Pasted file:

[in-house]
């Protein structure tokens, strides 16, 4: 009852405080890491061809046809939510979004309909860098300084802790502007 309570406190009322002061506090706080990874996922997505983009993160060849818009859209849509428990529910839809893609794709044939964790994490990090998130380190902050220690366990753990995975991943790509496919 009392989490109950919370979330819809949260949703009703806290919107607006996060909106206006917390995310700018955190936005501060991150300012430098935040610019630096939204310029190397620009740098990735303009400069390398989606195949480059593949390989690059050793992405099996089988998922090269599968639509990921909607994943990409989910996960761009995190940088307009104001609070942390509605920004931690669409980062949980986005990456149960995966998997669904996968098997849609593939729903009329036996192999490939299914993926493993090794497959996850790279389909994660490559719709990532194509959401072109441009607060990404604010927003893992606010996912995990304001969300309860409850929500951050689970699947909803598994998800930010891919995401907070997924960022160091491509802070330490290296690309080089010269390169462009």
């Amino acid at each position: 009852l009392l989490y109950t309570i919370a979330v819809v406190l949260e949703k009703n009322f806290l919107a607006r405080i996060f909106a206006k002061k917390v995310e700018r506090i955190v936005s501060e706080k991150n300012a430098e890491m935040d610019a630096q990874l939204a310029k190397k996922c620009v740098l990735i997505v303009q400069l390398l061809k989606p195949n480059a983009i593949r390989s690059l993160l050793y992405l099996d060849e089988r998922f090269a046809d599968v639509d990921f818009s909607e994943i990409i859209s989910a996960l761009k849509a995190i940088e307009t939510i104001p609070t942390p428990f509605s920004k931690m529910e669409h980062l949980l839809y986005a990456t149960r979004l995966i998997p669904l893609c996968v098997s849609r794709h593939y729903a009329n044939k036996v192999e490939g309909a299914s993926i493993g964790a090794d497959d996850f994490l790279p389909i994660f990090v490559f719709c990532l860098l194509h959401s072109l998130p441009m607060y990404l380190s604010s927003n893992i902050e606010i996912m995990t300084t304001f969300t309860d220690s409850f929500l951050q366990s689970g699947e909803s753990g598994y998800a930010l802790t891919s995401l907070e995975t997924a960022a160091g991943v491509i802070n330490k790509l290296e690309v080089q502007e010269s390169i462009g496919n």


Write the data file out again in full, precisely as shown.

[in-house]
């Protein structure tokens, strides 16, 4: 009852405080890491061809046809939510979004309909860098300084802790502007 309570406190009322002061506090706080990874996922997505983009993160060849818009859209849509428990529910839809893609794709044939964790994490990090998130380190902050220690366990753990995975991943790509496919 009392989490109950919370979330819809949260949703009703806290919107607006996060909106206006917390995310700018955190936005501060991150300012430098935040610019630096939204310029190397620009740098990735303009400069390398989606195949480059593949390989690059050793992405099996089988998922090269599968639509990921909607994943990409989910996960761009995190940088307009104001609070942390509605920004931690669409980062949980986005990456149960995966998997669904996968098997849609593939729903009329036996192999490939299914993926493993090794497959996850790279389909994660490559719709990532194509959401072109441009607060990404604010927003893992606010996912995990304001969300309860409850929500951050689970699947909803598994998800930010891919995401907070997924960022160091491509802070330490290296690309080089010269390169462009």
């Amino acid at each position: 009852l009392l989490y109950t309570i919370a979330v819809v406190l949260e949703k009703n009322f806290l919107a607006r405080i996060f909106a206006k002061k917390v995310e700018r506090i955190v936005s501060e706080k991150n300012a430098e890491m935040d610019a630096q990874l939204a310029k190397k996922c620009v740098l990735i997505v303009q400069l390398l061809k989606p195949n480059a983009i593949r390989s690059l993160l050793y992405l099996d060849e089988r998922f090269a046809d599968v639509d990921f818009s909607e994943i990409i859209s989910a996960l761009k849509a995190i940088e307009t939510i104001p609070t942390p428990f509605s920004k931690m529910e669409h980062l949980l839809y986005a990456t149960r979004l995966i998997p669904l893609c996968v098997s849609r794709h593939y729903a009329n044939k036996v192999e490939g309909a299914s993926i493993g964790a090794d497959d996850f994490l790279p389909i994660f990090v490559f719709c990532l860098l194509h959401s072109l998130p441009m607060y990404l380190s604010s927003n893992i902050e606010i996912m995990t300084t304001f969300t309860d220690s409850f929500l951050q366990s689970g699947e909803s753990g598994y998800a930010l802790t891919s995401l907070e995975t997924a960022a160091g991943v491509i802070n330490k790509l290296e690309v080089q502007e010269s390169i462009g496919n």